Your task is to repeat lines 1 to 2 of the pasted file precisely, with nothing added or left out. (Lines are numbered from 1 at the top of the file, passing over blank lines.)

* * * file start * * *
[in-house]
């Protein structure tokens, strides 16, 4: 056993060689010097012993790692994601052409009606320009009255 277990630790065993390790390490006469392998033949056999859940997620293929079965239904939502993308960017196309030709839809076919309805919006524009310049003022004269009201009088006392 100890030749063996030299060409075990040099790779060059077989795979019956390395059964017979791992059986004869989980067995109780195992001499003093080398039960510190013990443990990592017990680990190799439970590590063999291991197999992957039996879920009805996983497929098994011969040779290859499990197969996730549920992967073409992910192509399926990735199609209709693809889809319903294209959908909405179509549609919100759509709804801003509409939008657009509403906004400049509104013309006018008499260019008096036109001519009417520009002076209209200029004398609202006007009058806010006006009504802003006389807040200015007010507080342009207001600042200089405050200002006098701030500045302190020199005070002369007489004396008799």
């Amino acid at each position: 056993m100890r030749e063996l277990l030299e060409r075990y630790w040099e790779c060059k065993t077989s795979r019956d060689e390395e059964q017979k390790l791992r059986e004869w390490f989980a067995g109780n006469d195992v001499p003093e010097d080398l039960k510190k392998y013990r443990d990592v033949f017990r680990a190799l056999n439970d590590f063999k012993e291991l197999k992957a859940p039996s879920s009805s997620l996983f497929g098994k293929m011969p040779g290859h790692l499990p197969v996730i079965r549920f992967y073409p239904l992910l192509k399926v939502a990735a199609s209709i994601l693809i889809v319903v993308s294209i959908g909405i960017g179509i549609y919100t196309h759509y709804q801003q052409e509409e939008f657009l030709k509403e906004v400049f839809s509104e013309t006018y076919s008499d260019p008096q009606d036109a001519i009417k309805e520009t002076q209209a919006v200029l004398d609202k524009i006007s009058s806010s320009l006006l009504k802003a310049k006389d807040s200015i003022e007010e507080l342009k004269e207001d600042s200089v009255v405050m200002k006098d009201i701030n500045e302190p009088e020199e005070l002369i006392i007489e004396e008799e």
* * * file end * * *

[in-house]
């Protein structure tokens, strides 16, 4: 056993060689010097012993790692994601052409009606320009009255 277990630790065993390790390490006469392998033949056999859940997620293929079965239904939502993308960017196309030709839809076919309805919006524009310049003022004269009201009088006392 100890030749063996030299060409075990040099790779060059077989795979019956390395059964017979791992059986004869989980067995109780195992001499003093080398039960510190013990443990990592017990680990190799439970590590063999291991197999992957039996879920009805996983497929098994011969040779290859499990197969996730549920992967073409992910192509399926990735199609209709693809889809319903294209959908909405179509549609919100759509709804801003509409939008657009509403906004400049509104013309006018008499260019008096036109001519009417520009002076209209200029004398609202006007009058806010006006009504802003006389807040200015007010507080342009207001600042200089405050200002006098701030500045302190020199005070002369007489004396008799």